Have you ever heard the saying that love is a verb, not a noun? It's so true. Although it's easier to think of love as something abstract and out of our control, derived from unique chemistry shared between two people, it's actually much less complicated. In reality, love is a culmination of choices, actions and habits that are sometimes profoundly easy to do, and other times extremely difficult (such as when you are deeply annoyed by the way the dishwasher has been loaded). Those actions and habits inspire the feeling of love, but the feeling in and of itself means nothing when not backed by the choices themselves. It is my firm belief that anyone married more than a few months has learned that there is a very thin line between loving and loathing your spouse, and the deeper you love someone the higher the propensity you have to throw things when angry.
For me personally, it was a painful process to learn this in my own marriage. I'm convinced our first year was a challenge because I was benchmarking my relationship with Wes against an impossible cultural standard, and it took time to learn that the golden unicorn of a picture-perfect marriage like Sam and Sally's wedding toast didn't actually exist. In fact, I'm pretty sure anyone who claims to have a perfect relationship is just married to a bad communicator who deeply detests them. (Sorry.)
What you can do to keep the love alive
They say no marriage is alike, but based on my research (ahem, late night Googling…) there are some common truths to making the love last that are well within our reach. A lot of it is good old fashioned, somewhat antifeminist Mom advice. Most of it is basically just reminding yourself to stop being crazy. (Which we all are, by the way.) All of it is about how the quality of our relationship is 100% within our control, despite what we would rather believe.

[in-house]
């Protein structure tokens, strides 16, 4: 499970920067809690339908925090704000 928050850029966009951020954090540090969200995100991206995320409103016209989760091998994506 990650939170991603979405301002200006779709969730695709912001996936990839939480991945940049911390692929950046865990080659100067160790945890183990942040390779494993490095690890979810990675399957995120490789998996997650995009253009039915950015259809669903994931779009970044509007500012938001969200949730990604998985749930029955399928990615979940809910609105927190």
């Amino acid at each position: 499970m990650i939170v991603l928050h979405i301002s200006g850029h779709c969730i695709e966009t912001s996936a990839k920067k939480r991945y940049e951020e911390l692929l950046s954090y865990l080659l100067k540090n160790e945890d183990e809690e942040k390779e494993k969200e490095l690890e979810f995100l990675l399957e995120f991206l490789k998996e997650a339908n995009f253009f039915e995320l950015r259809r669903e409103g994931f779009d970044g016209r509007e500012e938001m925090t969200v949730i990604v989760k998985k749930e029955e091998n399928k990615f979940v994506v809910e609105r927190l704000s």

If you're interested in the best-of-the-best of what the interwebs and my mom's friends have to offer on making love last, please join my email list for access to a bonus post on 8 tried and true tactics for making love last. It covers the basic rules of happy marriages and some delightful anecdotes that you may or may not find entertaining, but will likely make you feel less alone in the world when you inevitably find yourself seething in your car over something you logically understand is utterly stupid but emotionally CAN.NOT.DEAL. (We've all been there.)
Ok, that's all I've got. It was a little risky to write this, mostly because I kept having this nagging little thought in the back of my mind that maybe those marriages of sunshine and rainbows we see all over social media are actually the real deal and it's really just Wes and me who can't get our act together. But according to surveys of my mom and her gaggle of girlfriends, and most of my married friends and colleagues who answer my probing personal questions, they're not real and our struggles are the same.
Anyway, would love to hear your thoughts on this post in the comments!